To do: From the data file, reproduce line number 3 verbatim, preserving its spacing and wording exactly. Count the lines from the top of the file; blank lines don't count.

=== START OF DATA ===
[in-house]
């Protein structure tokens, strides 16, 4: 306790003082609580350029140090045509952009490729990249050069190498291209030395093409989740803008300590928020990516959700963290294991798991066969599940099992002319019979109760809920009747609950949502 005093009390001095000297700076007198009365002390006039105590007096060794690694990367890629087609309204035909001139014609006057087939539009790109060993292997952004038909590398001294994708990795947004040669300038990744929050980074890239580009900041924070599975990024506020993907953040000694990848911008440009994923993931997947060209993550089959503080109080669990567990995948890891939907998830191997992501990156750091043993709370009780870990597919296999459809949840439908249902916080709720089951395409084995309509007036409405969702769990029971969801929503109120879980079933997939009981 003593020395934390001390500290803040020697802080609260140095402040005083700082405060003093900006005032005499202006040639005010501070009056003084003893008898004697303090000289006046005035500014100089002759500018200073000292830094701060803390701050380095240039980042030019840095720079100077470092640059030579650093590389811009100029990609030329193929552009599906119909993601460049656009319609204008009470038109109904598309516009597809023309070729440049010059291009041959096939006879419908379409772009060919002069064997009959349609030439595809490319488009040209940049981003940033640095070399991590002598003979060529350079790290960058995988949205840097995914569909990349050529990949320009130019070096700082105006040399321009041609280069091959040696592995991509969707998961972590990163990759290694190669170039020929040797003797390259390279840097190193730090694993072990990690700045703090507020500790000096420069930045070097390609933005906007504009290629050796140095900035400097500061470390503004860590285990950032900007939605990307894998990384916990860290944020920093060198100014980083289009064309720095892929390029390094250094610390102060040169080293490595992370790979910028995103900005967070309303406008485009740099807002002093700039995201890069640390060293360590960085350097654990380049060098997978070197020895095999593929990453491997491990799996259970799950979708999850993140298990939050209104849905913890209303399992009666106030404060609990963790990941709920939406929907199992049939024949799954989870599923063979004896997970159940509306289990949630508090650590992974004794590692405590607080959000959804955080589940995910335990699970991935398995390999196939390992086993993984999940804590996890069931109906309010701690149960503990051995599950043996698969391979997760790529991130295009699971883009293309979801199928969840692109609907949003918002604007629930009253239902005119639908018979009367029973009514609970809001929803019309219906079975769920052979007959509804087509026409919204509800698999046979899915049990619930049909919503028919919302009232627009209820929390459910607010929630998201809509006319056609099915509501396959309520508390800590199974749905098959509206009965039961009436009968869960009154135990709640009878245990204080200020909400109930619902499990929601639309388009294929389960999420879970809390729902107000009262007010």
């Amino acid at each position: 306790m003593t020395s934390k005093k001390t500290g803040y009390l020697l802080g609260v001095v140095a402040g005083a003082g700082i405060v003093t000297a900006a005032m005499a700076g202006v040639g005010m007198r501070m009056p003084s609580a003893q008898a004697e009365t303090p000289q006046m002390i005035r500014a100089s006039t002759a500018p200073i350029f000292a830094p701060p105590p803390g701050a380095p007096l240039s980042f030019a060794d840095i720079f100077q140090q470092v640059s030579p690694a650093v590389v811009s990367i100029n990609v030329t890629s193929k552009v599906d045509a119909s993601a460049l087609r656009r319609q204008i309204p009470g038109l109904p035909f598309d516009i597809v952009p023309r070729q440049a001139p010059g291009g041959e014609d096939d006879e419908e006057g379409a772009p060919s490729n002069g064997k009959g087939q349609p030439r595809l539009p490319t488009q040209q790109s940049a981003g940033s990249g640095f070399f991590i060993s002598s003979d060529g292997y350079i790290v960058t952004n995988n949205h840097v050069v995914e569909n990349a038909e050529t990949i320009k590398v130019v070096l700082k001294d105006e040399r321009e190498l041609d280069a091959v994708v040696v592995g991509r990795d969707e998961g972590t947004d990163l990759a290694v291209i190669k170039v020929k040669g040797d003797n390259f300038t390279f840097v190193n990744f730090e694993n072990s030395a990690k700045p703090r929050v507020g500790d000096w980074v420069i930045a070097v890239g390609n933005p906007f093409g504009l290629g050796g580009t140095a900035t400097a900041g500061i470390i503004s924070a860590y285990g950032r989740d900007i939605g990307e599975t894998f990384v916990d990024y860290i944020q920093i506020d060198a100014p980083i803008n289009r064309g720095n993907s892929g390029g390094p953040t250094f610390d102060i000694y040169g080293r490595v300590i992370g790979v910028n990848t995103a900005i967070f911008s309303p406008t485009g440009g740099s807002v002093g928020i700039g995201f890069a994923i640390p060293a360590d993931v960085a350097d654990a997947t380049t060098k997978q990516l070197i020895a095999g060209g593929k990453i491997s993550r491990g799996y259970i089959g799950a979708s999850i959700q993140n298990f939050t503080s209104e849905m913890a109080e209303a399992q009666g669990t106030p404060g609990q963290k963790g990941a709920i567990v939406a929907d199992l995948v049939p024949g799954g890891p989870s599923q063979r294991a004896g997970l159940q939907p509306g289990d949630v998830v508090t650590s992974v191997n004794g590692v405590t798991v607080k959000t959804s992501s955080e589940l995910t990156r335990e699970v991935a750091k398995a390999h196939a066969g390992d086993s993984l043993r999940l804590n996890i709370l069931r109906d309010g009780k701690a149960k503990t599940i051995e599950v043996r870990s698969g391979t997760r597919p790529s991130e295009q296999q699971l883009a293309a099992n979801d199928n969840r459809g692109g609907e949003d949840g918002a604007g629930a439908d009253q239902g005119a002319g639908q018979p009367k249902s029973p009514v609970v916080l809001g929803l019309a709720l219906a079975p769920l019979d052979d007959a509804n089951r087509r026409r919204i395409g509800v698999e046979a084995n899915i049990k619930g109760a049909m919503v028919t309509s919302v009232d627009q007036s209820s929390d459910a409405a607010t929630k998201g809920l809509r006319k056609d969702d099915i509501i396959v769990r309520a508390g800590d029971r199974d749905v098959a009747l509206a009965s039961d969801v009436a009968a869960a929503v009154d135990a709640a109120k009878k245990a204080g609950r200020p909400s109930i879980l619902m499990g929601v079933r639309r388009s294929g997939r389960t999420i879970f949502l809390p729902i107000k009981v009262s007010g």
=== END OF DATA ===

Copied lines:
């Amino acid at each position: 306790m003593t020395s934390k005093k001390t500290g803040y009390l020697l802080g609260v001095v140095a402040g005083a003082g700082i405060v003093t000297a900006a005032m005499a700076g202006v040639g005010m007198r501070m009056p003084s609580a003893q008898a004697e009365t303090p000289q006046m002390i005035r500014a100089s006039t002759a500018p200073i350029f000292a830094p701060p105590p803390g701050a380095p007096l240039s980042f030019a060794d840095i720079f100077q140090q470092v640059s030579p690694a650093v590389v811009s990367i100029n990609v030329t890629s193929k552009v599906d045509a119909s993601a460049l087609r656009r319609q204008i309204p009470g038109l109904p035909f598309d516009i597809v952009p023309r070729q440049a001139p010059g291009g041959e014609d096939d006879e419908e006057g379409a772009p060919s490729n002069g064997k009959g087939q349609p030439r595809l539009p490319t488009q040209q790109s940049a981003g940033s990249g640095f070399f991590i060993s002598s003979d060529g292997y350079i790290v960058t952004n995988n949205h840097v050069v995914e569909n990349a038909e050529t990949i320009k590398v130019v070096l700082k001294d105006e040399r321009e190498l041609d280069a091959v994708v040696v592995g991509r990795d969707e998961g972590t947004d990163l990759a290694v291209i190669k170039v020929k040669g040797d003797n390259f300038t390279f840097v190193n990744f730090e694993n072990s030395a990690k700045p703090r929050v507020g500790d000096w980074v420069i930045a070097v890239g390609n933005p906007f093409g504009l290629g050796g580009t140095a900035t400097a900041g500061i470390i503004s924070a860590y285990g950032r989740d900007i939605g990307e599975t894998f990384v916990d990024y860290i944020q920093i506020d060198a100014p980083i803008n289009r064309g720095n993907s892929g390029g390094p953040t250094f610390d102060i000694y040169g080293r490595v300590i992370g790979v910028n990848t995103a900005i967070f911008s309303p406008t485009g440009g740099s807002v002093g928020i700039g995201f890069a994923i640390p060293a360590d993931v960085a350097d654990a997947t380049t060098k997978q990516l070197i020895a095999g060209g593929k990453i491997s993550r491990g799996y259970i089959g799950a979708s999850i959700q993140n298990f939050t503080s209104e849905m913890a109080e209303a399992q009666g669990t106030p404060g609990q963290k963790g990941a709920i567990v939406a929907d199992l995948v049939p024949g799954g890891p989870s599923q063979r294991a004896g997970l159940q939907p509306g289990d949630v998830v508090t650590s992974v191997n004794g590692v405590t798991v607080k959000t959804s992501s955080e589940l995910t990156r335990e699970v991935a750091k398995a390999h196939a066969g390992d086993s993984l043993r999940l804590n996890i709370l069931r109906d309010g009780k701690a149960k503990t599940i051995e599950v043996r870990s698969g391979t997760r597919p790529s991130e295009q296999q699971l883009a293309a099992n979801d199928n969840r459809g692109g609907e949003d949840g918002a604007g629930a439908d009253q239902g005119a002319g639908q018979p009367k249902s029973p009514v609970v916080l809001g929803l019309a709720l219906a079975p769920l019979d052979d007959a509804n089951r087509r026409r919204i395409g509800v698999e046979a084995n899915i049990k619930g109760a049909m919503v028919t309509s919302v009232d627009q007036s209820s929390d459910a409405a607010t929630k998201g809920l809509r006319k056609d969702d099915i509501i396959v769990r309520a508390g800590d029971r199974d749905v098959a009747l509206a009965s039961d969801v009436a009968a869960a929503v009154d135990a709640a109120k009878k245990a204080g609950r200020p909400s109930i879980l619902m499990g929601v079933r639309r388009s294929g997939r389960t999420i879970f949502l809390p729902i107000k009981v009262s007010g």